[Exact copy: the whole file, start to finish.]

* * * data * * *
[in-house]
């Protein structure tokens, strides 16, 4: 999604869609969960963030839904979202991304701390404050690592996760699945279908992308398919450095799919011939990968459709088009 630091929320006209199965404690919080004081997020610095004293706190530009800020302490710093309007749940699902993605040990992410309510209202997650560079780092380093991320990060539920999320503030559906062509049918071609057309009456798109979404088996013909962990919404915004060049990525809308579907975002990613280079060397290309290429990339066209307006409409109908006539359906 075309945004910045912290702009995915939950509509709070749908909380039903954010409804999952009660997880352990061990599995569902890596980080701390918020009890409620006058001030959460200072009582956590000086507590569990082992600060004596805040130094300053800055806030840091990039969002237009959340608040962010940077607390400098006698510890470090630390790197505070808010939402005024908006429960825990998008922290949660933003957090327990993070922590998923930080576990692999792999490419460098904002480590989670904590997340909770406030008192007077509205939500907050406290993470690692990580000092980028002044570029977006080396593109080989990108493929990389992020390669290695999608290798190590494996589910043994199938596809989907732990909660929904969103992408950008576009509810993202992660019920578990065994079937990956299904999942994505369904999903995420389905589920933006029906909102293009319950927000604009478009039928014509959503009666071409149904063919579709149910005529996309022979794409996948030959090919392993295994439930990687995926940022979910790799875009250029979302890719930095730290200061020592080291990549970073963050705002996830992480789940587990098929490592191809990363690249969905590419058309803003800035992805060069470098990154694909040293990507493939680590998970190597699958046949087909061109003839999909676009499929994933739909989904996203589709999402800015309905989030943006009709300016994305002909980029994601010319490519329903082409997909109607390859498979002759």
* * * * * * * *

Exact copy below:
[in-house]
């Protein structure tokens, strides 16, 4: 999604869609969960963030839904979202991304701390404050690592996760699945279908992308398919450095799919011939990968459709088009 630091929320006209199965404690919080004081997020610095004293706190530009800020302490710093309007749940699902993605040990992410309510209202997650560079780092380093991320990060539920999320503030559906062509049918071609057309009456798109979404088996013909962990919404915004060049990525809308579907975002990613280079060397290309290429990339066209307006409409109908006539359906 075309945004910045912290702009995915939950509509709070749908909380039903954010409804999952009660997880352990061990599995569902890596980080701390918020009890409620006058001030959460200072009582956590000086507590569990082992600060004596805040130094300053800055806030840091990039969002237009959340608040962010940077607390400098006698510890470090630390790197505070808010939402005024908006429960825990998008922290949660933003957090327990993070922590998923930080576990692999792999490419460098904002480590989670904590997340909770406030008192007077509205939500907050406290993470690692990580000092980028002044570029977006080396593109080989990108493929990389992020390669290695999608290798190590494996589910043994199938596809989907732990909660929904969103992408950008576009509810993202992660019920578990065994079937990956299904999942994505369904999903995420389905589920933006029906909102293009319950927000604009478009039928014509959503009666071409149904063919579709149910005529996309022979794409996948030959090919392993295994439930990687995926940022979910790799875009250029979302890719930095730290200061020592080291990549970073963050705002996830992480789940587990098929490592191809990363690249969905590419058309803003800035992805060069470098990154694909040293990507493939680590998970190597699958046949087909061109003839999909676009499929994933739909989904996203589709999402800015309905989030943006009709300016994305002909980029994601010319490519329903082409997909109607390859498979002759």